Teaching Meditation to People with Dementia

Rest for the Soul May Be Healthy for the Brain

meditation for seniors
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As doctors, researchers, and family members search for ways to improve the quality of life for people with dementia, the answer may lie in the quiet. Yoga and meditation has increasing been shown in research as a way to improve symptoms and even delay onset of dementia, including Alzheimer's.

Leah Marie, founder and owner of the 8 Weeks to a Better Brain with Mooditations Daily Meditation Program, started her company to bring meditation benefits to people with dementia.

She is a Certified Holistic Life/Stress Management Coach and international radio show host of The Mind Health Coach Program.

She developed her program while working with people with dementia over the past seven years.  Leah says, “I had been working with many caregivers to help manage their stress levels through meditation and other holistic techniques and was part of a panel of experts presenting for the Alzheimer’s Association in MA at a convention. 

“I was listening to a doctor that was presenting from the panel that had cited studies that were released regarding the positive effects of meditation and how implementing a daily practice could improve brain health.  A light bulb went off for me since that was one of the main techniques I was sharing for stress management.  I felt that it was very important to share the results of these studies and that is when I began to compile the research on my blog page and also developed the 8 Weeks to a Better Brain with Mooditations Meditations program”.


How It Works

According to her site:

Mooditations are designed to help you find contentment and a feeling of well being on all levels of existence, physical, mental, emotional and spiritual. The mind can calm the emotions, assist in healing the body and allow the soul to shine through. Each meditation is approximately 12-15 minutes in length as recommended by some of the top brain researchers in the world.

Marie’s program is designed to work with people at all stages of dementia, she said and for those looking to implement best practices for brain health.   Leah Marie experienced firsthand what it was like to have a family member with Alzheimer’s disease since her grandfather was diagnosed with it in the 80’s.  She remembers how difficult it was for her family and all the challenges that they faced in dealing with the illness up until his passing.

“Daily meditation has been studied for the effects on overall health and it has been proven to restructure the brain and help those with early stage memory loss. For folks experiencing dementia or advanced Alzheimer's, it can help lower their agitation levels,” Marie said. “Activity directors in assisted livings can incorporate the daily meditation programs into their schedule to help residents improve their brain health by conducting group meditations and/or offering individuals the capability to listen in their libraries.”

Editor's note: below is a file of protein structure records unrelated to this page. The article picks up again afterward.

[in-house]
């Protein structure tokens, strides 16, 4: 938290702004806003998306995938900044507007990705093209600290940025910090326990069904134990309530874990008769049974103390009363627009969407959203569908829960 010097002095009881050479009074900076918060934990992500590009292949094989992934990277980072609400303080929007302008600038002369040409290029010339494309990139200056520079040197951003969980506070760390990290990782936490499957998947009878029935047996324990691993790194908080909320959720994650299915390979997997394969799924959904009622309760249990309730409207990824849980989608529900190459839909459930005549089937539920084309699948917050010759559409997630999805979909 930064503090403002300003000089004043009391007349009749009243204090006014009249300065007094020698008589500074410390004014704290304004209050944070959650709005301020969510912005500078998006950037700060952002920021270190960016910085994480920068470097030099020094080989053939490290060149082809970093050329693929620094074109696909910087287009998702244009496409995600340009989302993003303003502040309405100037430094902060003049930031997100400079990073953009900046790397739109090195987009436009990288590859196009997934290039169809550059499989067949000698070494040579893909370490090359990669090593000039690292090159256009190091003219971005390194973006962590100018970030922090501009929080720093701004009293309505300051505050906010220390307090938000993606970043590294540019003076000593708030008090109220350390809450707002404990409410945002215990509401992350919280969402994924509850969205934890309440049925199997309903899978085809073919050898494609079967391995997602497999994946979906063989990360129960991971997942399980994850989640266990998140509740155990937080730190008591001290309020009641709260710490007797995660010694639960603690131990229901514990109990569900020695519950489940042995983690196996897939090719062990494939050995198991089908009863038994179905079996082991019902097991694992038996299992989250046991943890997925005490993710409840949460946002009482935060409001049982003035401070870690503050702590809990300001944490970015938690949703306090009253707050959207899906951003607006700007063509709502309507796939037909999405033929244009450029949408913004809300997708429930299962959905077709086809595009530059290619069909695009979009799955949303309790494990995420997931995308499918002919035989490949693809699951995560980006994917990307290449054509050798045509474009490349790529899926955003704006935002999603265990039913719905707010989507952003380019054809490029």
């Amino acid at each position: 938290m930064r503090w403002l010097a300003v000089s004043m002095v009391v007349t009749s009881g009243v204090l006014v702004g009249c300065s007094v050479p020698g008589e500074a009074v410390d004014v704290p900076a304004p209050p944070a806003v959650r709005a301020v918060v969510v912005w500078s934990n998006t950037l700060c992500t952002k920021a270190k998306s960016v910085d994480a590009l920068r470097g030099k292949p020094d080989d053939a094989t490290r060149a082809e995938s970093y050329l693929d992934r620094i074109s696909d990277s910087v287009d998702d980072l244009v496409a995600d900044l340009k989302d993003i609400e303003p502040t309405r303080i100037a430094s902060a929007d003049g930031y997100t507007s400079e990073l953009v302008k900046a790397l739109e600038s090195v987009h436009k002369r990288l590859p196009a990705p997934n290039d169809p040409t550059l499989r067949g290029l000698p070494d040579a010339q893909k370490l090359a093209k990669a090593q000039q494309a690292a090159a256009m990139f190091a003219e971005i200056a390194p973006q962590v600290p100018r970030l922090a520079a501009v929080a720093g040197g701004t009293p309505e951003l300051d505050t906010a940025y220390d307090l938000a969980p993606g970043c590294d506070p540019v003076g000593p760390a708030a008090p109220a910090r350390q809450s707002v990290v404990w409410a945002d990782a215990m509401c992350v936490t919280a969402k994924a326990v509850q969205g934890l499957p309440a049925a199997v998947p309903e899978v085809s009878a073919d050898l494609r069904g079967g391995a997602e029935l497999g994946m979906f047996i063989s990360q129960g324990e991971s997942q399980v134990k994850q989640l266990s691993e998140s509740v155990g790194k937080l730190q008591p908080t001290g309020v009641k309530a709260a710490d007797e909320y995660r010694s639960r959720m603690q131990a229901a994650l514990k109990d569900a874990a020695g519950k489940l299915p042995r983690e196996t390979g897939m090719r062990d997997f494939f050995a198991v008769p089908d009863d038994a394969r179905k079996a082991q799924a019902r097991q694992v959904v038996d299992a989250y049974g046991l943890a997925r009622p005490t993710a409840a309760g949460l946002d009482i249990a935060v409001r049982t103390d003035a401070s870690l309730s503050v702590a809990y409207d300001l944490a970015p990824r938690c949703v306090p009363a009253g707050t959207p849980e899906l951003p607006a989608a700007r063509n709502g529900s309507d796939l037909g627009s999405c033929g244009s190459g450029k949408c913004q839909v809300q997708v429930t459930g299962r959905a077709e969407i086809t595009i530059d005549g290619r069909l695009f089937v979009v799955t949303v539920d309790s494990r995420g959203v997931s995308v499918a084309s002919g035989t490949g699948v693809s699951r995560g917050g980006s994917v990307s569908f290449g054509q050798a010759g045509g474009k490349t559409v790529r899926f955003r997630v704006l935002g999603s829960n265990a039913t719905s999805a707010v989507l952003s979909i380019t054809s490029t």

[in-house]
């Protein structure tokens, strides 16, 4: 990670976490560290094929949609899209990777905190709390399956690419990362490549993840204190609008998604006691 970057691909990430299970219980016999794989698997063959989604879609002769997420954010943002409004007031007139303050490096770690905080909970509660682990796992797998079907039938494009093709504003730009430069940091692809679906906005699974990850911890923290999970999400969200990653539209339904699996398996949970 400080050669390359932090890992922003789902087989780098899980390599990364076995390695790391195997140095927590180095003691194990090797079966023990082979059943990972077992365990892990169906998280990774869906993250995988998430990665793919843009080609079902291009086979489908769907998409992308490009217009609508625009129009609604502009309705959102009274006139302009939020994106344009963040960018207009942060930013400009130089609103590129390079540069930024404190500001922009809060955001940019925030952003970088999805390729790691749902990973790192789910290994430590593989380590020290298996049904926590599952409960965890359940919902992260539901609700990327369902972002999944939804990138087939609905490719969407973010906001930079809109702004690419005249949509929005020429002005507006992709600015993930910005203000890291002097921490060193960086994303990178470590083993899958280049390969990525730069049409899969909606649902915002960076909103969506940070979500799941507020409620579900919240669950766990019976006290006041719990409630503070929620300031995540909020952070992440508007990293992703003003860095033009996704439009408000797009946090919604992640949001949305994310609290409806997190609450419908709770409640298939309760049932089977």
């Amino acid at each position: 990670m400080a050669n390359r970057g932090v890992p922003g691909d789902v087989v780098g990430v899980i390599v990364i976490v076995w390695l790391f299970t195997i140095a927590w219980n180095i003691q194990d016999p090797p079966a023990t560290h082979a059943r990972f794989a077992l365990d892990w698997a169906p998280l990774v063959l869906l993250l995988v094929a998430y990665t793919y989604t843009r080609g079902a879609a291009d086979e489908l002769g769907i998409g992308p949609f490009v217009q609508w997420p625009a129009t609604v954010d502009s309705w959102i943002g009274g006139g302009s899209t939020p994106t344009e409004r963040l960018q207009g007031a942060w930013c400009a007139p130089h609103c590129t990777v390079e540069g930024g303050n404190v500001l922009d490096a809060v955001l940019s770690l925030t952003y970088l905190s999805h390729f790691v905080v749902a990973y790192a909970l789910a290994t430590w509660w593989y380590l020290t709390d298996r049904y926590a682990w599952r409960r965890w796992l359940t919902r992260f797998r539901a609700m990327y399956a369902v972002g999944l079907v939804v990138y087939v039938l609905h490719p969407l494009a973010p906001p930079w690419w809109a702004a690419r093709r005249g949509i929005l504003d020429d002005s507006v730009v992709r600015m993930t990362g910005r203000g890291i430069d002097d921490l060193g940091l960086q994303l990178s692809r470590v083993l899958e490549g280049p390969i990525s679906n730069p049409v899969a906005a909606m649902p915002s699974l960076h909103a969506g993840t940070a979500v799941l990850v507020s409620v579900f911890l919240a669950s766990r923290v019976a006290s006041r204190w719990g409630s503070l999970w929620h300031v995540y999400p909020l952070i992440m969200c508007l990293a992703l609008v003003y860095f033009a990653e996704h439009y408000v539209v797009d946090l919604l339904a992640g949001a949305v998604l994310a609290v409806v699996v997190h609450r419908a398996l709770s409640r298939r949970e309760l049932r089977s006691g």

Marie can bring her program to assisted living, memory care unit, skilled nursing facility or adult day center via the internet through the Connected Living program. This would allow her to conduct classes or individual sessions live via the internet.

This can be delivered in a group or one-on-one setting.”

The benefits of meditation for people with dementia was reviewed in a study published in Nuclear Medicine Communications. The study looked at changes in brain physiology during a chanting meditation practice using cerebral blood flow single-photon emission computed tomography.

Researchers found when the meditation state was compared with the baseline condition, significant increases were observed in the right temporal lobe and significant decreases were observed in the left parieto temporal lobe. They also found the results offered evidence that this form of meditation practice is associated with changes in brain function in a way that is consistent with earlier studies of related types of meditation as well as with the positive clinical outcomes anecdotally reported by its users.

“Meditation does take practice and commitment for those looking to achieve long term results for improved brain health and overall well-being. Studies show that it takes approximately 8 weeks of a daily mindfulness meditation practice at intervals of 12 to 27 minutes to achieve results,” Marie said.

“There are some key ingredients to achieving the Alpha brainwave state of meditation that will also enable to brain to start creating healthier thought patterns, so it is important to make sure that all the right components are being brought into the meditation practice for optimal brain health. It is always great to find time for yourself and meditate because there are benefits that come along with that journey within.

Susan Mitchell, Program Director at the Behavioral Medicine Clinic at Saint Anne's Hospital Steward Hospitals Group in MA has seen the benefits of Marie’s program.

"Our elders eagerly look forward to Leah's Groups. Leah has a great ability to connect with each member of the group. Her style and knowledge about the benefits of meditation make participants eager to follow her simple instructions and self -help strategies,” Mitchell said. “Leah's passion about her work is contagious. Our elders benefit tremendously from her teaching. Leah has been a gift to our program this past year."

Further information about 8 Weeks to a Better Brain with Mooditations Meditations: http://www.mindhealthcoach.com/mooditations.html

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